New Pediatrics study: Virginity pledges don't work -- and teens deny taking them, even when they did!
President George W. Bush’s administration more than doubled the budget for abstinence-only education programs since 1999 to $204 million this fiscal year.
Please, can we get some science into this discussion? Money's tight, except for the bankers, of course, so why fund the delusions of Christianist propagandists?
Teenagers who pledged to avoid sex until marriage were as likely to have intercourse as other U.S. adolescents, according to a survey of conduct mostly in 1990s.
Teens who took the pledge also were less likely to use birth control pills or condoms than those making no promise, according to the research in the January issue of Pediatrics.
“The results suggest that the virginity pledge does not change sexual behavior,” wrote author Janet Rosenbaum, a postdoctoral fellow in the department of population, family and reproductive health at Johns Hopkins University in Baltimore.
Today’s study included 289 middle-school and high-school students who said, in a 1996 U.S. survey of adolescent behavior, that they had taken a virginity pledge. They were matched with 645 other teens with similar attitudes toward 100 items, including religion and sex. After five years, the groups were compared on self-reported sexual behavior, test results for sexually transmitted diseases and the use of birth control.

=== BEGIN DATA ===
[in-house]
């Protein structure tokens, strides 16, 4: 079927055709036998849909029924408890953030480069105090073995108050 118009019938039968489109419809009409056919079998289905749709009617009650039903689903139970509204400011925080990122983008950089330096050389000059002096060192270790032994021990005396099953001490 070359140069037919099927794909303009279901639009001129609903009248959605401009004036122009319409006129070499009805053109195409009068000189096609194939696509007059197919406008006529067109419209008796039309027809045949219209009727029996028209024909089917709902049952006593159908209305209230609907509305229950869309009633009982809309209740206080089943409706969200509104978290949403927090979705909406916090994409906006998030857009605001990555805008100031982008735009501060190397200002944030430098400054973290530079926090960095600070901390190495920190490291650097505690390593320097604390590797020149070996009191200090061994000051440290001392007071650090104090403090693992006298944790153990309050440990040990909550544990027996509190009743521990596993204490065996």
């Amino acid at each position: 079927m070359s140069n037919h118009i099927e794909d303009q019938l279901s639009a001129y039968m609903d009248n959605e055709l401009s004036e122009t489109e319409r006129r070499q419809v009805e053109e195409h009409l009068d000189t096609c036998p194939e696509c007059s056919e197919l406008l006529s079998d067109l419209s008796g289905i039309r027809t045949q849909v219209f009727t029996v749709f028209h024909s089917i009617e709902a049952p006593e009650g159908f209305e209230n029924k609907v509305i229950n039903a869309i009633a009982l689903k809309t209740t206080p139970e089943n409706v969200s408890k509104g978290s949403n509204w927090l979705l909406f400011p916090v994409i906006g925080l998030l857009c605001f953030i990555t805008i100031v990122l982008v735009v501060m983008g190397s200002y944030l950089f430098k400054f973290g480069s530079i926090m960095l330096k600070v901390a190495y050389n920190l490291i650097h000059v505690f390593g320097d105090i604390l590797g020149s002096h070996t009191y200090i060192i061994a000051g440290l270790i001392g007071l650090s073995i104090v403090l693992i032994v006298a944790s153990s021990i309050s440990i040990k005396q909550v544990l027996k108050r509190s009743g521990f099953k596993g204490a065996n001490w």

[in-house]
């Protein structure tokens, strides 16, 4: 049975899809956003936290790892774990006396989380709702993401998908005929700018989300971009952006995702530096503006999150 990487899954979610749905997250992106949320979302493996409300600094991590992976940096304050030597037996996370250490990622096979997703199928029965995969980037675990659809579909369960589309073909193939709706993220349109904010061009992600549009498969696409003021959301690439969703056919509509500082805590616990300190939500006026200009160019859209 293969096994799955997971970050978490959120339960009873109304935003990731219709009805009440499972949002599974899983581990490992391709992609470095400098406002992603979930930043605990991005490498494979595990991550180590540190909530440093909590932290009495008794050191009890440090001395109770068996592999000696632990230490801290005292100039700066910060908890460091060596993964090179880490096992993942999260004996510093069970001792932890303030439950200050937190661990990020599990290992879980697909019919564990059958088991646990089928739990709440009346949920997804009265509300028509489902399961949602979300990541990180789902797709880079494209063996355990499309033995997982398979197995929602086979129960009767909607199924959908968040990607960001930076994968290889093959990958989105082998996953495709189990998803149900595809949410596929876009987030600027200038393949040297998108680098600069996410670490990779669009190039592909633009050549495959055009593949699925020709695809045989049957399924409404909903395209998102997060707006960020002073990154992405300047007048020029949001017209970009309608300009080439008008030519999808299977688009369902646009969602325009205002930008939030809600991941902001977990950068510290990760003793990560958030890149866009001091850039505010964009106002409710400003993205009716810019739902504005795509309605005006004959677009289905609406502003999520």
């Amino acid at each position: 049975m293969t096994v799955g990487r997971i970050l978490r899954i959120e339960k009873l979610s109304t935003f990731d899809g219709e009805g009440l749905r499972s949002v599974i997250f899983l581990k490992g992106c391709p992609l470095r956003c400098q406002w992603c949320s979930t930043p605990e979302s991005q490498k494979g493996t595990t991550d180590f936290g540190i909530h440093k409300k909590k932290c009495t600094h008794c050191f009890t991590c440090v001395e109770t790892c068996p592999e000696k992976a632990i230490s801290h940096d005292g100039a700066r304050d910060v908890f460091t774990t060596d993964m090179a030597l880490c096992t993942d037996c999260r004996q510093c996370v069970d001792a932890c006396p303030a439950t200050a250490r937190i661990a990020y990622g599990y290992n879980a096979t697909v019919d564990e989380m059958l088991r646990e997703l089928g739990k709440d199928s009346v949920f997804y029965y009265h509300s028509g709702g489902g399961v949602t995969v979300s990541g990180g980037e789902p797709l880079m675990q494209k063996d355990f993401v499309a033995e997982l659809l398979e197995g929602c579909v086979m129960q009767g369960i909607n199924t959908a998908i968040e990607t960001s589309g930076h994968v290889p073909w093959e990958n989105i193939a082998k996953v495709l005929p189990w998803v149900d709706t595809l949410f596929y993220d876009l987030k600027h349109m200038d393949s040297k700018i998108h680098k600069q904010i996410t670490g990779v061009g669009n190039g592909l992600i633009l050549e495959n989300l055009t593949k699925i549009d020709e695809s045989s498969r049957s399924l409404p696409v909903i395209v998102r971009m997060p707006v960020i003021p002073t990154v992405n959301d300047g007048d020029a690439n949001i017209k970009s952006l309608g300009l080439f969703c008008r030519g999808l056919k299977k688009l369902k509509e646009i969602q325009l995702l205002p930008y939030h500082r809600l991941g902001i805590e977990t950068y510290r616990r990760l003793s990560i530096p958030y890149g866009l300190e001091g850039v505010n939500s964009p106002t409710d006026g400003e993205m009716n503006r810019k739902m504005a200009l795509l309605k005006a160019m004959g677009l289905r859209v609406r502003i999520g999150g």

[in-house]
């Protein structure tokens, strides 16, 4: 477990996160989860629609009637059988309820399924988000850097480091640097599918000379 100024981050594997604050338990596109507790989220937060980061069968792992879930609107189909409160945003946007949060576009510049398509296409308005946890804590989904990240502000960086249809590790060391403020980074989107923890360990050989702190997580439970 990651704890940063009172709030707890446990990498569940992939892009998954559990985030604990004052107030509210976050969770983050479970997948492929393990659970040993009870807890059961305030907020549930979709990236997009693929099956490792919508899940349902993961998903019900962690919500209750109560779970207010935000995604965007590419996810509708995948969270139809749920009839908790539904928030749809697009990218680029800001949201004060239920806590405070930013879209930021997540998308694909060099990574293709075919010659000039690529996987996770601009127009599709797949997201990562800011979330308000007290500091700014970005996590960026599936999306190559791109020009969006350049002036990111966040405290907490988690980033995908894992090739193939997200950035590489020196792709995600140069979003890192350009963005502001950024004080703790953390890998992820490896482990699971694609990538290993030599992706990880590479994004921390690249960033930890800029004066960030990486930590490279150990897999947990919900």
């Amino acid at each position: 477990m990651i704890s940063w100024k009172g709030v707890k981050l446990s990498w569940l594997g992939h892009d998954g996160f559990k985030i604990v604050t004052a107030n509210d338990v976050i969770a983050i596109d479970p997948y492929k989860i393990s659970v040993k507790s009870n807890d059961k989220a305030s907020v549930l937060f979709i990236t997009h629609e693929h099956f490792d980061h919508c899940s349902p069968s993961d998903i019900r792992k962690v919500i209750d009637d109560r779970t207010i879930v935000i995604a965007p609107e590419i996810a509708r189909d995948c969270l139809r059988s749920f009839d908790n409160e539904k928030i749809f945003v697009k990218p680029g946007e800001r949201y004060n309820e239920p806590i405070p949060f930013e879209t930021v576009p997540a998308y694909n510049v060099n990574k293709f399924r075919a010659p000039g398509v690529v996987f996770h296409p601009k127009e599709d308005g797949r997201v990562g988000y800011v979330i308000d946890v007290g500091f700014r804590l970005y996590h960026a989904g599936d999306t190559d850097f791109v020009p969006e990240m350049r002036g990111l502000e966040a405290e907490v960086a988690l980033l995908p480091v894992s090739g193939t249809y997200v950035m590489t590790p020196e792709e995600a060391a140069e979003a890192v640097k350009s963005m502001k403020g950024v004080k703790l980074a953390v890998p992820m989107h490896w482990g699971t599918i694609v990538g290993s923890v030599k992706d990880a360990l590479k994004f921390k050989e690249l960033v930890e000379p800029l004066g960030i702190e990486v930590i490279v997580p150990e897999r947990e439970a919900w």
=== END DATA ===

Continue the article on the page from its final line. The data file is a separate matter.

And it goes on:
Now comes the beauty part:
The researchers found that 82 percent of those who had taken the oath denied five years later having done so.
Haw. Isn't there a commandment that covers that?
Fifty-three percent of the teens in the pledge group said they had engaged in premarital sex compared with 57 percent of those who hadn’t taken the pledge. Forty-six percent of those who had pledged abstinence reported using birth control most of the time, compared with 52 percent of those who didn’t pledge.
The average age of sexual initiation for both groups was 21, which is higher than the average age of 17 for U.S. teenagers reported by the Kinsey Institute for Research in Sex, Gender and Reproduction at Indiana University in Bloomington.
Teen sex has increased since 2001, the U.S. Centers for Disease Control and Prevention, an Atlanta-based agency, said in June. Forty-eight percent of teens said they had sex last year compared with 46 percent in 2001, the agency said. Condom use declined slightly, to 62 percent in 2007 from 63 percent in 2003, the survey of high school students found.
Teenage pregnancies rose in 2006 for the first time in 15 years, according to a July report compiled by 22 U.S. agencies. The birth rate in 2006 increased to 22 births per 1,000 girls ages 15 to 17 from 21 births per 1,000 in 2005.
“Why not have an alternative message for kids who want to wait?” Pattyn said in a Dec. 23 telephone interview. “Instead of saying, ‘Turn it off,’ say: ‘Make it better, help it work, help these kids be abstinent.’”
Sure, have all the messaging you want. Just don't use my money to fund your religion!